Shreveport operated in the Norfolk area until February 1974 when she sailed, with PhibRon 2, for operations in the Caribbean. She returned to her home port on 19 March. The ship made another trip south to the Panama Canal area that lasted from 18 April to 4 June. On 24 June, Shreveport sailed for Rotterdam and another deployment with the Sixth Fleet.

Throughout 1974 and half of 1975, Shreveport was the flagship of the Caribbean Amphibious Ready Group and participated in various fleet exercises with the Marine Corps, occasionally also with South American Forces. In July 1975, she deployed back to the Mediterranean where she participated in a major NATO exercise involving British, Turkish and U.S. Navies. During the return trip to Norfolk in February 1976, the ship’s flag bridge was destroyed by a forty foot wave off Cape Hatteras. Thereafter "Shreveport" returned to fleet exercises in the Caribbean until September 1979 when she began another Mediterranean deployment where she completed four major amphibious operations with various European allies.

1980s[edit]

QSL card of the MARS radio station aboard USS Shreveport

In September 1981, Shreveport visited Cancún, Mexico to support President Ronald Reagan’s participation in the North-South Economic Summit.

During a Mediterranean cruise that began in August 1982, Shreveport spent four months off the coast of Beirut, Lebanon. As a result of this operation, she received the Navy Unit Commendation and the Navy Expeditionary Medal. In July 1984, she broke the world record for transiting the Suez Canal.[1] In late 1984, she received the Meritorious Unit Commendation for conducting mine clearing operations in the Red Sea in support of Operation Intense Look. Later in the deployment, she was called to action off the Lebanese coast. Following the bombing of the US Embassy in Beirut, Shreveport provided critical medical evacuation and logistics support services. After making port calls in Marseille, France, and Malaga and Rota, Spain, she returned to Norfolk.[2]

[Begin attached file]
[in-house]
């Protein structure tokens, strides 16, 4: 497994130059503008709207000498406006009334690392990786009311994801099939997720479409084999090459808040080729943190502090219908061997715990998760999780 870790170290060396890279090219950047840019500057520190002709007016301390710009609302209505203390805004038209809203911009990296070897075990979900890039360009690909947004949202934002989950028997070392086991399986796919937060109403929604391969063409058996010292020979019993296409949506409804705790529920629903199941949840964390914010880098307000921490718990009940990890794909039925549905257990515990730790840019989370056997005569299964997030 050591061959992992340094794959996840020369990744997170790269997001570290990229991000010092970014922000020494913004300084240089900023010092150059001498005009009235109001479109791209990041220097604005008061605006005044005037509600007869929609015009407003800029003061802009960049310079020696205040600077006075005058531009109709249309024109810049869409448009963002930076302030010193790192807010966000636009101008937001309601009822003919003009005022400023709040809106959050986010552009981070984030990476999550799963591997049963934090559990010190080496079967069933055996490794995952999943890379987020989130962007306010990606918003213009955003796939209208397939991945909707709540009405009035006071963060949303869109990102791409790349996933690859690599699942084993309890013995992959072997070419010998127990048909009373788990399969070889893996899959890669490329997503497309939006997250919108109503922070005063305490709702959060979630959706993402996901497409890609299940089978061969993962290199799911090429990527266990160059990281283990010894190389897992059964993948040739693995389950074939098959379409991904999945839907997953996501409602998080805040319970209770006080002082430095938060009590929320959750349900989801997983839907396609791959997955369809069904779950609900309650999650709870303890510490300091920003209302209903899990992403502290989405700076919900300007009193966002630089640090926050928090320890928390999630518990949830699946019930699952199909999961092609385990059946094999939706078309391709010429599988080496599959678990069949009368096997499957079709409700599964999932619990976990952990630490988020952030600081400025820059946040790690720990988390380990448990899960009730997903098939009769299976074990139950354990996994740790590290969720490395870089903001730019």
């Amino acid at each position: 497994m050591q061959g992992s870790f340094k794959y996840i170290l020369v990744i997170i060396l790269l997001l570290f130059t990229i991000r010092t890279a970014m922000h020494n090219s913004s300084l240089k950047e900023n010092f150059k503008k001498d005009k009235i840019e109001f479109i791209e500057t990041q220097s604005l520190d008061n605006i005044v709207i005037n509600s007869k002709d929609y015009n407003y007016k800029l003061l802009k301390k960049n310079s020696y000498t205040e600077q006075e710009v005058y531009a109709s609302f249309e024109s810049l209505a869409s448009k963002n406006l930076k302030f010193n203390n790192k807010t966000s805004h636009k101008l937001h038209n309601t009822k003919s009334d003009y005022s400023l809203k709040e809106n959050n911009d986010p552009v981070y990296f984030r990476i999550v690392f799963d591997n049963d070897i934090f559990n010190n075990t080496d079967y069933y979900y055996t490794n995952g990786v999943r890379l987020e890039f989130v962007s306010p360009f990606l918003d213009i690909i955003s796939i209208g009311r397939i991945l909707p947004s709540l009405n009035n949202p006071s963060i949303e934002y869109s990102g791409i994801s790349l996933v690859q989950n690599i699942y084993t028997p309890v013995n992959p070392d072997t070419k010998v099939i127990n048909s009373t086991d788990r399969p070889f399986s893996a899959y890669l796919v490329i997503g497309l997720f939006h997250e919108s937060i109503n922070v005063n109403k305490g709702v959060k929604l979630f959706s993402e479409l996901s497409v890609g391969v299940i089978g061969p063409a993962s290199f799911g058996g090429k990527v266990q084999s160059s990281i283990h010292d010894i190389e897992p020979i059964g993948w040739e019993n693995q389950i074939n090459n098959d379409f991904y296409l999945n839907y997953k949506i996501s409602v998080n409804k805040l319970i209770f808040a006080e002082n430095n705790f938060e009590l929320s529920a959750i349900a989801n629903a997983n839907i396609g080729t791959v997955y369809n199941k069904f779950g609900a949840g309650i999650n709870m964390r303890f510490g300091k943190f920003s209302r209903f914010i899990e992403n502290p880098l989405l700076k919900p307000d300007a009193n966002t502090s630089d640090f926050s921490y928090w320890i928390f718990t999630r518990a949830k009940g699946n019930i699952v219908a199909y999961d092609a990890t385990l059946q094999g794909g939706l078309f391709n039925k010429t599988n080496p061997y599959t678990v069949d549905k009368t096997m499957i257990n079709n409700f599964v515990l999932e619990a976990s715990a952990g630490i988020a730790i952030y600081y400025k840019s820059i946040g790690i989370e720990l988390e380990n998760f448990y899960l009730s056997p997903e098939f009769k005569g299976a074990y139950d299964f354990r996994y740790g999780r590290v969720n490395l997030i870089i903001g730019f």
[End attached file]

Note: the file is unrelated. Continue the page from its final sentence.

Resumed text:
1990s and Operation Desert Storm[edit]

From 15 August 1990 to 17 April 1991, Shreveport was deployed to the Persian Gulf in support of Operations Desert Shield and Desert Storm with Commander, Amphibious Squadron Six embarked. Her involvement in this conflict helped to earn her the Arleigh Burke Fleet Trophy for Operational Readiness in January 1992. During a Mediterranean deployment in November 1993, Shreveport was assigned to Mogadishu, Somalia in support of Operation Restore Hope.

From 1994 and 1995 saw Shreveport participating in Operation Provide Promise in the Adriatic Sea by flying video reconnaissance missions over Bosnia-Herzegovina utilizing the Pioneer UAV. During this time, she also served in the first amphibious Partnership for Peace exercise in Bulgaria.